Author Topic: Origins of my Irish ancestors  (Read 982 times)

Offline Zaphod99

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Origins of my Irish ancestors
« on: Thursday 13 May 21 16:42 BST (UK) »
I am interested in Patrick (possibly Paterick) McDonald (NOT MacDonald) and his wife Margaret Hopkins who are seen in Throston, Durham in 1871 onwards with a 6yo son born in Durham about 1865, giving their birthplaces as Ireland. They were born about 1840. I don't know where they married, probably in Ireland.

I know nothing about Irish research, but would like to know their county of origin. Any guidance welcome.

Zaph

Offline heywood

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Re: Origins of my Irish ancestors
« Reply #1 on: Thursday 13 May 21 16:54 BST (UK) »
Free BMD has a marriage:

June quarter 1865 Hartlepool vol 10 pg 223

Margaret Hopkins and Patrick McDonel

are  on the same page.

You would get the fathers’ names then. I see that Margaret Hopkins (mother) is with them in 1881. Have you followed through the censuses to see if a county/place is given?
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Offline Elwyn Soutter

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Re: Origins of my Irish ancestors
« Reply #2 on: Friday 14 May 21 00:11 BST (UK) »
Zaph.

A word of advice. You have said “NOT MacDonald”. In my experience as an Irish researcher, you need to keep an open mind on spelling of personal and place names. If you don’t you’ll come unstuck. MacDonald, McDonald, M’Donald, M’Donnell etc are all variations of the same name. Spelling will vary according to the whim of the person recording the information. There was no “correct” version.  If you decide that your family only spelled the name McDonald, you probably wont get very far with Irish records. All spellings are possible.

Here are 2 examples of spelling varying within the same family in the same census:

http://www.census.nationalarchives.ie/pages/1901/Antrim/Sharvogues/Drumsough/920148/

http://www.census.nationalarchives.ie/pages/1851/Antrim/Upper_Glenarm/Carncastle/Four_Score_Acre/5/

Expect the spelling to vary. It was the norm.

Elwyn


Offline shume

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Re: Origins of my Irish ancestors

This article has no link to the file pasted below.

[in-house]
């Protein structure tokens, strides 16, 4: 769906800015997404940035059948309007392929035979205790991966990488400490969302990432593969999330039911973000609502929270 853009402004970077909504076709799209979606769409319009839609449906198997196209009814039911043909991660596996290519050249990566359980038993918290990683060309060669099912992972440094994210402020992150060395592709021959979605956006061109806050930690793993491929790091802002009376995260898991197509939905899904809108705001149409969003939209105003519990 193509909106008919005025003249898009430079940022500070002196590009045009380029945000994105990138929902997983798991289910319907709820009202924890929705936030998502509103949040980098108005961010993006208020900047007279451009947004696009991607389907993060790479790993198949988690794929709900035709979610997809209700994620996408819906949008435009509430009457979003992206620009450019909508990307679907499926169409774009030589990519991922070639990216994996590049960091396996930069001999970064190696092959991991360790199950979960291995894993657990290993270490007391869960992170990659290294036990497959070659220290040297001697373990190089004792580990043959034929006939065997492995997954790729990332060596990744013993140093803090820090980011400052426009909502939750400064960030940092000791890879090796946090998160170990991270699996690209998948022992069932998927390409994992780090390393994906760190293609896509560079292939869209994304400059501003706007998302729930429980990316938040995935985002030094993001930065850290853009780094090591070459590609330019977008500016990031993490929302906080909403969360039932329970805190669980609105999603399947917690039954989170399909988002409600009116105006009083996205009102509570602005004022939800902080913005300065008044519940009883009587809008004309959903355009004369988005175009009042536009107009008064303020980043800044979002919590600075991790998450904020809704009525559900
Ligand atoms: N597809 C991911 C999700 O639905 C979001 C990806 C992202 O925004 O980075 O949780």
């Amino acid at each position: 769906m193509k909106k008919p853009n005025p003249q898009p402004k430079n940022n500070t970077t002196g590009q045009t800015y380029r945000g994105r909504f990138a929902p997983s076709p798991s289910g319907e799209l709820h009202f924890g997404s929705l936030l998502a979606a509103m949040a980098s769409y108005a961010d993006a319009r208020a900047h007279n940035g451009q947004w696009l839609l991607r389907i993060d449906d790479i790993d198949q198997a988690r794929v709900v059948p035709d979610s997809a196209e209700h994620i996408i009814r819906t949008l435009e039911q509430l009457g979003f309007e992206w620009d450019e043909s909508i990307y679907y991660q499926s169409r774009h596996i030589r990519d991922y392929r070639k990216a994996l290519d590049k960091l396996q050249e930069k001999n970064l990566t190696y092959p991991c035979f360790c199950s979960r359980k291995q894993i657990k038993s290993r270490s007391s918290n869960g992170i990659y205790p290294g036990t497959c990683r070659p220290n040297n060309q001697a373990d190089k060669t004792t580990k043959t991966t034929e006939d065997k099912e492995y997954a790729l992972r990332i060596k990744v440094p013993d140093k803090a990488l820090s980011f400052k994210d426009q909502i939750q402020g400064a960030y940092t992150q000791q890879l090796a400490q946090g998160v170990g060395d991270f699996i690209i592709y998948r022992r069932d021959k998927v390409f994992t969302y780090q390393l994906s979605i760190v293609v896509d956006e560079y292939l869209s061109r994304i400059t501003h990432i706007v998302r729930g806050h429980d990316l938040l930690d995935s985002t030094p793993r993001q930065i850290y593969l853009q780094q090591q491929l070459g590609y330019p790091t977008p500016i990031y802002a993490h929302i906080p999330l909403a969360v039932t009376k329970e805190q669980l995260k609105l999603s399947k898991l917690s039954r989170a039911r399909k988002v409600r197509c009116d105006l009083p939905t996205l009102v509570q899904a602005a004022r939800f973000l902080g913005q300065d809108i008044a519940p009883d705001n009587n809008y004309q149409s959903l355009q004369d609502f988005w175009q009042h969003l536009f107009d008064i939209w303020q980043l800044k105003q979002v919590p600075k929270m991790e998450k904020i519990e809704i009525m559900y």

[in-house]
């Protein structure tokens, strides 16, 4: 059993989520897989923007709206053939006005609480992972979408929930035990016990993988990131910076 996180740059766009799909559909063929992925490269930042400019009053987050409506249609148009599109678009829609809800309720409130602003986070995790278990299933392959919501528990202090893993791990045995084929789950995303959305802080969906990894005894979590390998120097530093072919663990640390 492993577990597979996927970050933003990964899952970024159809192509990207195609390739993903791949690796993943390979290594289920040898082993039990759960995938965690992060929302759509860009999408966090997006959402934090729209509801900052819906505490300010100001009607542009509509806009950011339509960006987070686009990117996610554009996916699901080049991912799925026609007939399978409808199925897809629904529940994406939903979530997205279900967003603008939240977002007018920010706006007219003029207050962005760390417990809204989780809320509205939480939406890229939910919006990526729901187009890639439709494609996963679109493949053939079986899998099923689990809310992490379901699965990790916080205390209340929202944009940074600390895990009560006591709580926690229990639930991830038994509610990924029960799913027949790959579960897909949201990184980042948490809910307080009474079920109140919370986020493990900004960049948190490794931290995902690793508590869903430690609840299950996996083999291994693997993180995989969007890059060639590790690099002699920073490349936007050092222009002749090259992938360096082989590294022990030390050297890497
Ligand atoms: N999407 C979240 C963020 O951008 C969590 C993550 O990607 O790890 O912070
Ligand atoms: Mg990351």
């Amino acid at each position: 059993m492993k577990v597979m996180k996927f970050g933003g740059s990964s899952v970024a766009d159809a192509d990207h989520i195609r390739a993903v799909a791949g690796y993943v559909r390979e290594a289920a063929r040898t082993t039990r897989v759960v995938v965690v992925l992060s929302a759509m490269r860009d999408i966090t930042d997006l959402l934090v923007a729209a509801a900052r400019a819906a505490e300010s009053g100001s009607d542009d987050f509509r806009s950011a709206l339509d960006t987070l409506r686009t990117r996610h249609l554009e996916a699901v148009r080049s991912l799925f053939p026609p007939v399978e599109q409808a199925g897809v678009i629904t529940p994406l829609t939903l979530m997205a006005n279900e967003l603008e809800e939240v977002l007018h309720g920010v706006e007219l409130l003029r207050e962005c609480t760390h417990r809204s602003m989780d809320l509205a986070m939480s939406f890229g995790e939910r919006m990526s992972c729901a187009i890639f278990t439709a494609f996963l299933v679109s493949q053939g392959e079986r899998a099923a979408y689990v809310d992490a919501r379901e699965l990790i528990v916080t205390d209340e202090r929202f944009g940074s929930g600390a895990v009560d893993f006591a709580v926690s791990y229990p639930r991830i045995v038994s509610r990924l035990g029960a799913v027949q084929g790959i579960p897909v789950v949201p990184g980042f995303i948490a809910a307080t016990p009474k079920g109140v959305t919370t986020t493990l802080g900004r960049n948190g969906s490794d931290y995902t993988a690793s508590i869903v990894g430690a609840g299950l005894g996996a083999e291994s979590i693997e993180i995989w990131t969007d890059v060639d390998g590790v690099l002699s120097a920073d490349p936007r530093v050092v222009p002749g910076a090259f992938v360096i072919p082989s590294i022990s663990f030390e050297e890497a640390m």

« Reply #3 on: Friday 14 May 21 08:35 BST (UK) »
From England and Wales Civil registration index:
A possible death for Patrick McDonald
Name   
Patrick McDonald
Birth   
abt 1842
Death   
Jul 1904 Durham, Hartlepool

The 1901 Census has him as a widower boarding with Michael McDonald (?son) in Hartlepool.
If you purchase his death certificate there is of course no guarantee that his place of birth in Ireland will be given or be accurate as the  information is only as good as the informant believes.
Ditto Margaret's death certificate.
I have been researching Irish records for many years,, without a place name it is a very difficult search.
There is a record of a Patrick McDonald serving 12months Durham gaol for wounding in 1882 which may or may not be him.
HUME: Fermanagh, Donegal,Sligo,Australia
PASFIELD: Essex, London
SHAW/STANLEY: Co Waterford,Ireland, Australia

Offline Zaphod99

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Re: Origins of my Irish ancestors
« Reply #4 on: Friday 14 May 21 09:51 BST (UK) »
Heywood, I really learned a lesson. I should have searched for both parties. That is wonderful thank you. Each successive  census just gives Ireland.

Elwyn, noted and understood.

Shume, thank you. I found him on the other senses and the death. I had also discovered there were two Patrick McDonald's in the area at the time so which one was the villain I'm not sure.

Thank you all. I still wish I knew which county they came from.

Zaph

Offline heywood

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Re: Origins of my Irish ancestors
« Reply #5 on: Friday 14 May 21 10:21 BST (UK) »
The marriage certificate should have both fathers’ names.
This might help in searching for records in Ireland. The witness names might help too.
If they were Catholic, there are some/many Catholic baptisms online. Ancestry and FindMyPast have indexes and links to the records.
The links are to these records https://registers.nli.ie/ but you need the parish for a direct free search.

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Offline aghadowey

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Re: Origins of my Irish ancestors